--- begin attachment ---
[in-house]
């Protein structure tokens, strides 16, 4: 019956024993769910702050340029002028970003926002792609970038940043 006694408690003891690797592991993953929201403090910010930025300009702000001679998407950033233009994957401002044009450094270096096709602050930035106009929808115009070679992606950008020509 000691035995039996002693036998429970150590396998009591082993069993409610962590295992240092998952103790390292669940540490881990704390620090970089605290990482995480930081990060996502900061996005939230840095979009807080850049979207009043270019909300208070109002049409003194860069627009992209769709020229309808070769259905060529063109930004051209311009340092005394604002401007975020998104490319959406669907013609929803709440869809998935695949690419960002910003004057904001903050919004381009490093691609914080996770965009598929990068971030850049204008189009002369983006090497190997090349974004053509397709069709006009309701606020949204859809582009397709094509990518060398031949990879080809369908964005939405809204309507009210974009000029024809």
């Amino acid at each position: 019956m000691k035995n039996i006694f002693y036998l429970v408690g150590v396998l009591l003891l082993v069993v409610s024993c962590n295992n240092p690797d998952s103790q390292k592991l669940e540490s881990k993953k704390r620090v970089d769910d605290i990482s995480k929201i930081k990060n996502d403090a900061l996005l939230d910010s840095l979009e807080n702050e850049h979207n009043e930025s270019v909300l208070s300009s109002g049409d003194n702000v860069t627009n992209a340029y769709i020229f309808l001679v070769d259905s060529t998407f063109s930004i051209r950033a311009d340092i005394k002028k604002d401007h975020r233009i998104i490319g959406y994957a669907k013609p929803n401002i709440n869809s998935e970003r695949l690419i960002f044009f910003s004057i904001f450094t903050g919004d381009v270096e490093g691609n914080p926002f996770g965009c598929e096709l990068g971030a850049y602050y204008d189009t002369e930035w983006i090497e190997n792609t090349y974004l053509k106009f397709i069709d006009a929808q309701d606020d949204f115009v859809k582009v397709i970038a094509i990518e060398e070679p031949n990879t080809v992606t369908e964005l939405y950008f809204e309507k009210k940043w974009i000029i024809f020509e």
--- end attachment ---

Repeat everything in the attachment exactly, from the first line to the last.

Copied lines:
[in-house]
């Protein structure tokens, strides 16, 4: 019956024993769910702050340029002028970003926002792609970038940043 006694408690003891690797592991993953929201403090910010930025300009702000001679998407950033233009994957401002044009450094270096096709602050930035106009929808115009070679992606950008020509 000691035995039996002693036998429970150590396998009591082993069993409610962590295992240092998952103790390292669940540490881990704390620090970089605290990482995480930081990060996502900061996005939230840095979009807080850049979207009043270019909300208070109002049409003194860069627009992209769709020229309808070769259905060529063109930004051209311009340092005394604002401007975020998104490319959406669907013609929803709440869809998935695949690419960002910003004057904001903050919004381009490093691609914080996770965009598929990068971030850049204008189009002369983006090497190997090349974004053509397709069709006009309701606020949204859809582009397709094509990518060398031949990879080809369908964005939405809204309507009210974009000029024809």
């Amino acid at each position: 019956m000691k035995n039996i006694f002693y036998l429970v408690g150590v396998l009591l003891l082993v069993v409610s024993c962590n295992n240092p690797d998952s103790q390292k592991l669940e540490s881990k993953k704390r620090v970089d769910d605290i990482s995480k929201i930081k990060n996502d403090a900061l996005l939230d910010s840095l979009e807080n702050e850049h979207n009043e930025s270019v909300l208070s300009s109002g049409d003194n702000v860069t627009n992209a340029y769709i020229f309808l001679v070769d259905s060529t998407f063109s930004i051209r950033a311009d340092i005394k002028k604002d401007h975020r233009i998104i490319g959406y994957a669907k013609p929803n401002i709440n869809s998935e970003r695949l690419i960002f044009f910003s004057i904001f450094t903050g919004d381009v270096e490093g691609n914080p926002f996770g965009c598929e096709l990068g971030a850049y602050y204008d189009t002369e930035w983006i090497e190997n792609t090349y974004l053509k106009f397709i069709d006009a929808q309701d606020d949204f115009v859809k582009v397709i970038a094509i990518e060398e070679p031949n990879t080809v992606t369908e964005l939405y950008f809204e309507k009210k940043w974009i000029i024809f020509e």